The fad is dying. A recent CB Insights report that was cited Bloomberg announced a 60% decline in blockchain startup investments this year, down to $1.6 billion. But at the same time, large enterprises such as Microsoft, Walmart, IBM and Samsung have either deployed their own blockchains or joined partnerships to use the technology. Ironically, several banks, such as HSBC and JPMorgan Chase, have also developed their own blockchain arms — the same entities blockchain was supposed to replace. What happened? Why are public chains with the true spirit of decentralization fading away while early adversaries have turned into advocates of the technology?
Slow to adopt — but finally adopting
Governments and politicians were regularly called out for their failing to comprehend blockchain technology. Many initially ignored the crypto boom, which led to the scam-filled craze over initial coin offerings in 2017. Then, they started opposing, regulating and shutting down blockchain projects, which hurt the developing industry. But as time has passed, they are slowly embracing the technology in the right way.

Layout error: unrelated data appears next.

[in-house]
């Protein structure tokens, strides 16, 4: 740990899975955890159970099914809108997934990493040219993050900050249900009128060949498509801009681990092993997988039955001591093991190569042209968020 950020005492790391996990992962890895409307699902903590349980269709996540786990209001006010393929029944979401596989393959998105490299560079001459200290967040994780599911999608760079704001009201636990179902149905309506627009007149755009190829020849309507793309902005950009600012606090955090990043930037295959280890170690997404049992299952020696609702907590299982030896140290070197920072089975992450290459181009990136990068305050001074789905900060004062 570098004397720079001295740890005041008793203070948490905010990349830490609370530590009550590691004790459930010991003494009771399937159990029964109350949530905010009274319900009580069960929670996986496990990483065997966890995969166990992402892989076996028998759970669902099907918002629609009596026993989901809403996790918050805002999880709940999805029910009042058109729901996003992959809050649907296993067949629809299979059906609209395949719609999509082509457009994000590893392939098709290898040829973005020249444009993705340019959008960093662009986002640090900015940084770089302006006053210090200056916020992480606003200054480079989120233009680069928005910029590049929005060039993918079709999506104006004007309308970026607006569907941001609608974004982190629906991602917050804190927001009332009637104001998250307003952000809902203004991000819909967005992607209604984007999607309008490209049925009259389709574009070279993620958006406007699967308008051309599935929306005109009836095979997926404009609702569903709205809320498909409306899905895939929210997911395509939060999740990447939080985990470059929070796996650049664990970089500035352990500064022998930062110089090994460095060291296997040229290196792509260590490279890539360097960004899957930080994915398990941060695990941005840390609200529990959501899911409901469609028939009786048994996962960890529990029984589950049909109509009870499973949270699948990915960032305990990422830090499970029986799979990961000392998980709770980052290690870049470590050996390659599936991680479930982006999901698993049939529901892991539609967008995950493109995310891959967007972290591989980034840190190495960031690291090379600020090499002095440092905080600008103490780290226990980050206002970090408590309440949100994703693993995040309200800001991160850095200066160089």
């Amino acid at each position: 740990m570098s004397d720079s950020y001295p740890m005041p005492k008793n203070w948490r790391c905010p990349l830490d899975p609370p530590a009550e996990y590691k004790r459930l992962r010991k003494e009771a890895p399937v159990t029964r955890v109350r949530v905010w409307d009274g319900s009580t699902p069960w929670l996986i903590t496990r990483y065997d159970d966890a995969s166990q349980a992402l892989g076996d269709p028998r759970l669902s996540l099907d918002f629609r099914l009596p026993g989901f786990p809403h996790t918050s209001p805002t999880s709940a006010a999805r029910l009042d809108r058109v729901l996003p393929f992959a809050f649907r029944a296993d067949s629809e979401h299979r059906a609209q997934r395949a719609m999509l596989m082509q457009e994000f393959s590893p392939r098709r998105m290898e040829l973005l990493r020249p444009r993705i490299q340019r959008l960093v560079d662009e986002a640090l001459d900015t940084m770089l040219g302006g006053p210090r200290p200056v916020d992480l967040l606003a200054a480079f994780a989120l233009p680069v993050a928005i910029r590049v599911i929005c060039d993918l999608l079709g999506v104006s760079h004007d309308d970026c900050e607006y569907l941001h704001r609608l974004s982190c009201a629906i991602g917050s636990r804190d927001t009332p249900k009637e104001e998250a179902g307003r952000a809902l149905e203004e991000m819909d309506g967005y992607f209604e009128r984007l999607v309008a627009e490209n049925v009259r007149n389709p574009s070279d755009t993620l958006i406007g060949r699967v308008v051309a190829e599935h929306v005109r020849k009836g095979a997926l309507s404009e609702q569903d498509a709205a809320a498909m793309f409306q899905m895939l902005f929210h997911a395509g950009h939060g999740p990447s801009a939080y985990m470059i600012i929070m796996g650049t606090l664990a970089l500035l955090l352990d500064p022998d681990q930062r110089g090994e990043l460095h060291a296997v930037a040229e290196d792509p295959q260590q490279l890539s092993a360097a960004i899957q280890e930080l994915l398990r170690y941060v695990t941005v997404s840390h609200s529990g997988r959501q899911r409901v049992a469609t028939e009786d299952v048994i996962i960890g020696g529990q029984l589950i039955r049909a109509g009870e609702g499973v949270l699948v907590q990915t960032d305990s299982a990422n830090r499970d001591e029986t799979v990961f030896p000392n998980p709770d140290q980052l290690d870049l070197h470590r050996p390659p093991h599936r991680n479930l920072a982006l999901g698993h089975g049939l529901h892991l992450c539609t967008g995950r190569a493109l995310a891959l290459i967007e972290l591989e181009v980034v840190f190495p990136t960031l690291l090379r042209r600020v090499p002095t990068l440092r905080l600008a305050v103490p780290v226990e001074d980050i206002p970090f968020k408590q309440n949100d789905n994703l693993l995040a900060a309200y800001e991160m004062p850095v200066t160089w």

One notable example is China, which had initially banned blockchain projects altogether. In late October 2019, President Xi Jinping took a U-turn by requiring China to make a “greater effort” toward blockchain development in order to gain an “edge over other major countries.” While cryptocurrencies were still banned, this showed that the tides were turning in favor of the still-nascent technology.
Public vs. private
It’s worth noting that enterprises have their own versions of the blockchain: “private” or “enterprise” blockchains. These differ on several fronts from traditional, “public” blockchains.
Contrary to public blockchains such as Bitcoin or Ethereum, not just anyone can join a private blockchain. Each node is specifically selected by the enterprise, which might require Know Your Customer procedures in some cases.
For the same reason,…